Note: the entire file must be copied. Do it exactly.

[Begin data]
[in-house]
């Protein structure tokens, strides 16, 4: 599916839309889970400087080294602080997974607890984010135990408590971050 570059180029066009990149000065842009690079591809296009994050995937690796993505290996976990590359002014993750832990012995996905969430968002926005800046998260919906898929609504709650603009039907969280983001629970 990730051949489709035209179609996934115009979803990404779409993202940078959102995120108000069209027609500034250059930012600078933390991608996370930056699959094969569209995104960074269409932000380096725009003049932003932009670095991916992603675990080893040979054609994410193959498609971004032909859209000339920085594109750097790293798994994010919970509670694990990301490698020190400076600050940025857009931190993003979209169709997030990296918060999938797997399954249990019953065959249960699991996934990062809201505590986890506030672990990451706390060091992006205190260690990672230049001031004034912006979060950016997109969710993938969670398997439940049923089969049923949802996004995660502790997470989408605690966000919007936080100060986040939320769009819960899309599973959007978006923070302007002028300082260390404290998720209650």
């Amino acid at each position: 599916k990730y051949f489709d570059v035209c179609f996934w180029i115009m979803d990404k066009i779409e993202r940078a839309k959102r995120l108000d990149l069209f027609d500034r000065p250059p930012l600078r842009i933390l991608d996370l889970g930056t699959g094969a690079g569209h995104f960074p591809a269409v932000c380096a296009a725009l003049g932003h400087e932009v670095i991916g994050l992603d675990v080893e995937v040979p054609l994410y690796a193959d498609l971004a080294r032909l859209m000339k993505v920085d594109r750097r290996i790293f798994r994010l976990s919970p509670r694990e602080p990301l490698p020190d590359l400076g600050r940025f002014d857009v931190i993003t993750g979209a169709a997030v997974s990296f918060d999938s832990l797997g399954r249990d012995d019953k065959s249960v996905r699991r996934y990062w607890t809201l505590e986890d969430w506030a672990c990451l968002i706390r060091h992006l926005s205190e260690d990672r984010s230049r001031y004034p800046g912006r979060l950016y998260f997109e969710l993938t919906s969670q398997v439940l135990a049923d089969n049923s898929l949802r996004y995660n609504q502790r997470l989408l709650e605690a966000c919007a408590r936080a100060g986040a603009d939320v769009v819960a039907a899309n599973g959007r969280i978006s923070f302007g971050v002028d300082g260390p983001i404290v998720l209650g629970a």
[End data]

[in-house]
């Protein structure tokens, strides 16, 4: 599916839309889970400087080294602080997974607890984010135990408590971050 570059180029066009990149000065842009690079591809296009994050995937690796993505290996976990590359002014993750832990012995996905969430968002926005800046998260919906898929609504709650603009039907969280983001629970 990730051949489709035209179609996934115009979803990404779409993202940078959102995120108000069209027609500034250059930012600078933390991608996370930056699959094969569209995104960074269409932000380096725009003049932003932009670095991916992603675990080893040979054609994410193959498609971004032909859209000339920085594109750097790293798994994010919970509670694990990301490698020190400076600050940025857009931190993003979209169709997030990296918060999938797997399954249990019953065959249960699991996934990062809201505590986890506030672990990451706390060091992006205190260690990672230049001031004034912006979060950016997109969710993938969670398997439940049923089969049923949802996004995660502790997470989408605690966000919007936080100060986040939320769009819960899309599973959007978006923070302007002028300082260390404290998720209650």
């Amino acid at each position: 599916k990730y051949f489709d570059v035209c179609f996934w180029i115009m979803d990404k066009i779409e993202r940078a839309k959102r995120l108000d990149l069209f027609d500034r000065p250059p930012l600078r842009i933390l991608d996370l889970g930056t699959g094969a690079g569209h995104f960074p591809a269409v932000c380096a296009a725009l003049g932003h400087e932009v670095i991916g994050l992603d675990v080893e995937v040979p054609l994410y690796a193959d498609l971004a080294r032909l859209m000339k993505v920085d594109r750097r290996i790293f798994r994010l976990s919970p509670r694990e602080p990301l490698p020190d590359l400076g600050r940025f002014d857009v931190i993003t993750g979209a169709a997030v997974s990296f918060d999938s832990l797997g399954r249990d012995d019953k065959s249960v996905r699991r996934y990062w607890t809201l505590e986890d969430w506030a672990c990451l968002i706390r060091h992006l926005s205190e260690d990672r984010s230049r001031y004034p800046g912006r979060l950016y998260f997109e969710l993938t919906s969670q398997v439940l135990a049923d089969n049923s898929l949802r996004y995660n609504q502790r997470l989408l709650e605690a966000c919007a408590r936080a100060g986040a603009d939320v769009v819960a039907a899309n599973g959007r969280i978006s923070f302007g971050v002028d300082g260390p983001i404290v998720l209650g629970a």